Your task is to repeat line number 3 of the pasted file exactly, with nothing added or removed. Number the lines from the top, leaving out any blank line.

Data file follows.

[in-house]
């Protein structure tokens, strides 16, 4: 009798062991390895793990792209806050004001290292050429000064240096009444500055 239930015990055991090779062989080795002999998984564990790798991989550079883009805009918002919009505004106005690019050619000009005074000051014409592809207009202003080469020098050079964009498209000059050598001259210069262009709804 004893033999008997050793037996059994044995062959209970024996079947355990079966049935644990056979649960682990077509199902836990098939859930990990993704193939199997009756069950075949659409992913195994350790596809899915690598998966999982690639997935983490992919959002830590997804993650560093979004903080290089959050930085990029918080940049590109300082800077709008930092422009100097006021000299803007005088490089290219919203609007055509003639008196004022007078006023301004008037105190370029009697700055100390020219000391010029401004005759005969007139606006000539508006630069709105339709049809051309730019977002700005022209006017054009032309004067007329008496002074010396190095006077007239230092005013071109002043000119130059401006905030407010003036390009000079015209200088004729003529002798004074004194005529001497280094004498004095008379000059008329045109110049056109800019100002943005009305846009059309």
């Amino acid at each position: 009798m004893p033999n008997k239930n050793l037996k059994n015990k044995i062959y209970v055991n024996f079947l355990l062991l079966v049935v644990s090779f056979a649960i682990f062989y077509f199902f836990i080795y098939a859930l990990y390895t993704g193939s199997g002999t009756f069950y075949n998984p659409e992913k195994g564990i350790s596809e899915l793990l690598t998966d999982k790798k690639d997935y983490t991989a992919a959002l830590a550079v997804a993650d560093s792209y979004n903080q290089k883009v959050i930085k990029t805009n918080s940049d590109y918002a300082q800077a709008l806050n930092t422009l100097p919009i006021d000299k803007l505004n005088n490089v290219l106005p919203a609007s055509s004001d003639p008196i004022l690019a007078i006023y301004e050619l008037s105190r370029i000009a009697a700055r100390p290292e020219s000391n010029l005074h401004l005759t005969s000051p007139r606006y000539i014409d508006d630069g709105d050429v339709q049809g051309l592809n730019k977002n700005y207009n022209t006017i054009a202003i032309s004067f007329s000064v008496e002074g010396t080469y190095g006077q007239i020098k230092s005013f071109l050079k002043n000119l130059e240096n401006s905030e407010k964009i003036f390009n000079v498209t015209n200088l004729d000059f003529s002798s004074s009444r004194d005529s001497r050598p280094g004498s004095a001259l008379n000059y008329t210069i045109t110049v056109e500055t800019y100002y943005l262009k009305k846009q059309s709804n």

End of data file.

């Amino acid at each position: 009798m004893p033999n008997k239930n050793l037996k059994n015990k044995i062959y209970v055991n024996f079947l355990l062991l079966v049935v644990s090779f056979a649960i682990f062989y077509f199902f836990i080795y098939a859930l990990y390895t993704g193939s199997g002999t009756f069950y075949n998984p659409e992913k195994g564990i350790s596809e899915l793990l690598t998966d999982k790798k690639d997935y983490t991989a992919a959002l830590a550079v997804a993650d560093s792209y979004n903080q290089k883009v959050i930085k990029t805009n918080s940049d590109y918002a300082q800077a709008l806050n930092t422009l100097p919009i006021d000299k803007l505004n005088n490089v290219l106005p919203a609007s055509s004001d003639p008196i004022l690019a007078i006023y301004e050619l008037s105190r370029i000009a009697a700055r100390p290292e020219s000391n010029l005074h401004l005759t005969s000051p007139r606006y000539i014409d508006d630069g709105d050429v339709q049809g051309l592809n730019k977002n700005y207009n022209t006017i054009a202003i032309s004067f007329s000064v008496e002074g010396t080469y190095g006077q007239i020098k230092s005013f071109l050079k002043n000119l130059e240096n401006s905030e407010k964009i003036f390009n000079v498209t015209n200088l004729d000059f003529s002798s004074s009444r004194d005529s001497r050598p280094g004498s004095a001259l008379n000059y008329t210069i045109t110049v056109e500055t800019y100002y943005l262009k009305k846009q059309s709804n």